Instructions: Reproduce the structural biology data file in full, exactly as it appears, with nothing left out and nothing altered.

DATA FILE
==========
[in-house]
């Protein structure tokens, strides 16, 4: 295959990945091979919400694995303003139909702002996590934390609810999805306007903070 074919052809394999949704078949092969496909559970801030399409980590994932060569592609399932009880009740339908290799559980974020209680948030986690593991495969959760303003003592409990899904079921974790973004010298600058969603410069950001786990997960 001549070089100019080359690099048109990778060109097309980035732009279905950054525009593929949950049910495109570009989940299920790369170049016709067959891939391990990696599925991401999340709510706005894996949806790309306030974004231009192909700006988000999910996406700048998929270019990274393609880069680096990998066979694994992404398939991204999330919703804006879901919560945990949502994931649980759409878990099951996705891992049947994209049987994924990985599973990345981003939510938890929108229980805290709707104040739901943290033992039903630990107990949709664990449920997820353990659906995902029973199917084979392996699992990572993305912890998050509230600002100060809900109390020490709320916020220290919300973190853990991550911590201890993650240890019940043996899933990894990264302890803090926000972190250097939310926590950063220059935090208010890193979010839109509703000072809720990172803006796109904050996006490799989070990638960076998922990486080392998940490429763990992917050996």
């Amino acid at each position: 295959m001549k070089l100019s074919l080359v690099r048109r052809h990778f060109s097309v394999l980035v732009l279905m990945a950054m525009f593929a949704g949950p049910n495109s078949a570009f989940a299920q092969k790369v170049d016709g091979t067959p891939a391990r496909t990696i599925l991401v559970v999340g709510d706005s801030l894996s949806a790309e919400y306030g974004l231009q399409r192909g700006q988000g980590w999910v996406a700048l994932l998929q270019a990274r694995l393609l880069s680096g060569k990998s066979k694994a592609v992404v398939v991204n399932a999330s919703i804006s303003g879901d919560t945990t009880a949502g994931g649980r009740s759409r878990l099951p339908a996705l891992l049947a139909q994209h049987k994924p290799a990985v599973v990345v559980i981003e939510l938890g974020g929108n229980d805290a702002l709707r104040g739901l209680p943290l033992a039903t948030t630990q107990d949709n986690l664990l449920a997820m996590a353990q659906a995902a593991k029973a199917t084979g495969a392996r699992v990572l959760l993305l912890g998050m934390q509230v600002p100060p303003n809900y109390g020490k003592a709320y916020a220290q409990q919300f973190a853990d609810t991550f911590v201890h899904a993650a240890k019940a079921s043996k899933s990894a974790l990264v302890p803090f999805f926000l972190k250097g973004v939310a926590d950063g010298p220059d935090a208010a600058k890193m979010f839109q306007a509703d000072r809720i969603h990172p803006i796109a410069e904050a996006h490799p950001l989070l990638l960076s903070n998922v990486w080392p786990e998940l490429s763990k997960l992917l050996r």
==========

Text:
[in-house]
């Protein structure tokens, strides 16, 4: 295959990945091979919400694995303003139909702002996590934390609810999805306007903070 074919052809394999949704078949092969496909559970801030399409980590994932060569592609399932009880009740339908290799559980974020209680948030986690593991495969959760303003003592409990899904079921974790973004010298600058969603410069950001786990997960 001549070089100019080359690099048109990778060109097309980035732009279905950054525009593929949950049910495109570009989940299920790369170049016709067959891939391990990696599925991401999340709510706005894996949806790309306030974004231009192909700006988000999910996406700048998929270019990274393609880069680096990998066979694994992404398939991204999330919703804006879901919560945990949502994931649980759409878990099951996705891992049947994209049987994924990985599973990345981003939510938890929108229980805290709707104040739901943290033992039903630990107990949709664990449920997820353990659906995902029973199917084979392996699992990572993305912890998050509230600002100060809900109390020490709320916020220290919300973190853990991550911590201890993650240890019940043996899933990894990264302890803090926000972190250097939310926590950063220059935090208010890193979010839109509703000072809720990172803006796109904050996006490799989070990638960076998922990486080392998940490429763990992917050996």
């Amino acid at each position: 295959m001549k070089l100019s074919l080359v690099r048109r052809h990778f060109s097309v394999l980035v732009l279905m990945a950054m525009f593929a949704g949950p049910n495109s078949a570009f989940a299920q092969k790369v170049d016709g091979t067959p891939a391990r496909t990696i599925l991401v559970v999340g709510d706005s801030l894996s949806a790309e919400y306030g974004l231009q399409r192909g700006q988000g980590w999910v996406a700048l994932l998929q270019a990274r694995l393609l880069s680096g060569k990998s066979k694994a592609v992404v398939v991204n399932a999330s919703i804006s303003g879901d919560t945990t009880a949502g994931g649980r009740s759409r878990l099951p339908a996705l891992l049947a139909q994209h049987k994924p290799a990985v599973v990345v559980i981003e939510l938890g974020g929108n229980d805290a702002l709707r104040g739901l209680p943290l033992a039903t948030t630990q107990d949709n986690l664990l449920a997820m996590a353990q659906a995902a593991k029973a199917t084979g495969a392996r699992v990572l959760l993305l912890g998050m934390q509230v600002p100060p303003n809900y109390g020490k003592a709320y916020a220290q409990q919300f973190a853990d609810t991550f911590v201890h899904a993650a240890k019940a079921s043996k899933s990894a974790l990264v302890p803090f999805f926000l972190k250097g973004v939310a926590d950063g010298p220059d935090a208010a600058k890193m979010f839109q306007a509703d000072r809720i969603h990172p803006i796109a410069e904050a996006h490799p950001l989070l990638l960076s903070n998922v990486w080392p786990e998940l490429s763990k997960l992917l050996r």